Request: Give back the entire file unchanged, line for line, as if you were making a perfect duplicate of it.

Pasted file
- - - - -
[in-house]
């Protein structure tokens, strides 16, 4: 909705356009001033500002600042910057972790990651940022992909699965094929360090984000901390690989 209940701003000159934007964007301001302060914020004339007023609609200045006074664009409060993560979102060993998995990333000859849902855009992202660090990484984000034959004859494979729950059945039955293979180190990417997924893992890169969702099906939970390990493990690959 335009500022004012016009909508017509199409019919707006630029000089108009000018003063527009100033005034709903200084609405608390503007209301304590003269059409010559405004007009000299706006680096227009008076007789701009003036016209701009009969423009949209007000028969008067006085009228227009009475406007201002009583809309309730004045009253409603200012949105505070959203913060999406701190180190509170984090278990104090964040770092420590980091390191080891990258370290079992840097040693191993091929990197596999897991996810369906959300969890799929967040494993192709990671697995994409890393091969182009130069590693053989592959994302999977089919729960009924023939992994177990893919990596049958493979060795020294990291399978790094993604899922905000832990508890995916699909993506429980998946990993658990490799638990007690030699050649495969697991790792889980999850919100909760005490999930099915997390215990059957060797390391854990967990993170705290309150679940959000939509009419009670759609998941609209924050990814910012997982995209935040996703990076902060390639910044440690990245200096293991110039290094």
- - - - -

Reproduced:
[in-house]
């Protein structure tokens, strides 16, 4: 909705356009001033500002600042910057972790990651940022992909699965094929360090984000901390690989 209940701003000159934007964007301001302060914020004339007023609609200045006074664009409060993560979102060993998995990333000859849902855009992202660090990484984000034959004859494979729950059945039955293979180190990417997924893992890169969702099906939970390990493990690959 335009500022004012016009909508017509199409019919707006630029000089108009000018003063527009100033005034709903200084609405608390503007209301304590003269059409010559405004007009000299706006680096227009008076007789701009003036016209701009009969423009949209007000028969008067006085009228227009009475406007201002009583809309309730004045009253409603200012949105505070959203913060999406701190180190509170984090278990104090964040770092420590980091390191080891990258370290079992840097040693191993091929990197596999897991996810369906959300969890799929967040494993192709990671697995994409890393091969182009130069590693053989592959994302999977089919729960009924023939992994177990893919990596049958493979060795020294990291399978790094993604899922905000832990508890995916699909993506429980998946990993658990490799638990007690030699050649495969697991790792889980999850919100909760005490999930099915997390215990059957060797390391854990967990993170705290309150679940959000939509009419009670759609998941609209924050990814910012997982995209935040996703990076902060390639910044440690990245200096293991110039290094």